The question What about soaking greens in vinegar?
A. It won’t kill the bacteria, but some experts say that soaking your greens in white vinegar (or a vinegar and water solution) for 10 minutes, then rinsing them in water, can help reduce bacteria levels. Your greens may retain a slightly vinegary taste, but most salad dressings contain vinegar.
The question Are some types of lettuce safer than others?
A. Because contamination can occur anywhere from farm to table, no type of leafy green is risk-free. But hydroponic lettuces (those grown in a greenhouse) are less likely to be contaminated with bacteria from animal droppings. Their cleanliness depends on the source of the water used to grow them and whether people handling the greens follow proper safety practices, said James E. Rogers says.
Whole heads of lettuce (rather than bagged greens) are safer. While whole heads may not have lower levels of bacteria than bagged greens, their inner leaves are less exposed to sources of contamination and require less handling than bagged greens. This reduces the risk of contamination.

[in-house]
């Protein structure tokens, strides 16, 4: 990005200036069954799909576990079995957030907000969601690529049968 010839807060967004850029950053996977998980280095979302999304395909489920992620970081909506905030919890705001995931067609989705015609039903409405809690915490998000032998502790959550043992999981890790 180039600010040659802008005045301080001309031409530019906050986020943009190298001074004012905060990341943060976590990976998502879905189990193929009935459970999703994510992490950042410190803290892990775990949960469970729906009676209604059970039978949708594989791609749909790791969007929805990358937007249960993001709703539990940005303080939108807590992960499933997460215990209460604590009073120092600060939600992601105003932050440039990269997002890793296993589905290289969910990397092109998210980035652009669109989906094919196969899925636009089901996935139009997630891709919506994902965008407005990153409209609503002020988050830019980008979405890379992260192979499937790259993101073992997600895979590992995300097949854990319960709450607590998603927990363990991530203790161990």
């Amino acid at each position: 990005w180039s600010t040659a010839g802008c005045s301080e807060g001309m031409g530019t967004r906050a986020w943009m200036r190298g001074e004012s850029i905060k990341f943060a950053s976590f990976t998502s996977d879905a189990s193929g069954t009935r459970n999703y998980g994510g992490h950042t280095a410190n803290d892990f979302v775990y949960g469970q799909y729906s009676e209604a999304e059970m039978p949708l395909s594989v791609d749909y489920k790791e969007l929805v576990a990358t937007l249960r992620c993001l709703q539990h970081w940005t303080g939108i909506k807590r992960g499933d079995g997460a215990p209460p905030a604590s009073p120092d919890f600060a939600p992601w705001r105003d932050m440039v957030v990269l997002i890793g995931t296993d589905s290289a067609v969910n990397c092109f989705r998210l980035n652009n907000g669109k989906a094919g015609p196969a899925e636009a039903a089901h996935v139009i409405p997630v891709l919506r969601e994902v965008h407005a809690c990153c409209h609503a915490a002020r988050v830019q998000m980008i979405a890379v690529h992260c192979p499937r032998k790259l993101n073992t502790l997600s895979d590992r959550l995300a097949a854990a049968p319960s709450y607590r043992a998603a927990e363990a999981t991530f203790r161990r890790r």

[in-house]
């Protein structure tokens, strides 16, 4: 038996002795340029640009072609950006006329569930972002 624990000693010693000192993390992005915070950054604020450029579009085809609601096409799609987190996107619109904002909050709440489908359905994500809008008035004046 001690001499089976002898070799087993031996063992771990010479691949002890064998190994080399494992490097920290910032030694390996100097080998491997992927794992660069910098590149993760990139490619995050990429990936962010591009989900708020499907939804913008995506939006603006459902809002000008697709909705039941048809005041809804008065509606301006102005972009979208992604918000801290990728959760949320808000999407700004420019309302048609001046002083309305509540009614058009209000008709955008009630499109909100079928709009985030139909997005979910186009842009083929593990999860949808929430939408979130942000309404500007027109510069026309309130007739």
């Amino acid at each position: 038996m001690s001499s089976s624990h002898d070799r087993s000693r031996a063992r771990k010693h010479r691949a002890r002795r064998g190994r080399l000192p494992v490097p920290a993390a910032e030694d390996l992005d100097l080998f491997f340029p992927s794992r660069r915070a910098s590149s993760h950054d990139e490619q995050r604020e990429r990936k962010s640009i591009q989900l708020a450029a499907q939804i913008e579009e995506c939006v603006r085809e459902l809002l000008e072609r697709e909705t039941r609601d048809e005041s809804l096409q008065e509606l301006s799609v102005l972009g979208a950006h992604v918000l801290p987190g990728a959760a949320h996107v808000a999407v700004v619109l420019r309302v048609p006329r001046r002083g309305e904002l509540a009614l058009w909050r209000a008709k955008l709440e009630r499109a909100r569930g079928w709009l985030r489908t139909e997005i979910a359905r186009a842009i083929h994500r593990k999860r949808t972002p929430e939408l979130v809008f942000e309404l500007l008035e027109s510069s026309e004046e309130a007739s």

The question What else can you do to keep your lawn safe?
A. Bacteria thrive at room temperature, so it’s important to refrigerate bagged spinach immediately. “Just like you would with meat and poultry, don’t let bagged spinach sit out of the fridge too long,” says Rogers.
Also, the longer lettuce sits in bags or containers, the more opportunity for bacteria to grow, so buy packages with expiration dates as far in the future as possible, and don’t buy more than you can eat in a few days. If even a few leaves look damaged, limp, or bruised, don’t eat any of the greens in that package.
Another trick: Choose leafy greens that can be cooked like spinach or kale. Heat kills bacteria. This is especially important for people who are more susceptible to the ill effects of food poisoning, such as those with weakened immune systems, pregnant women, and the elderly.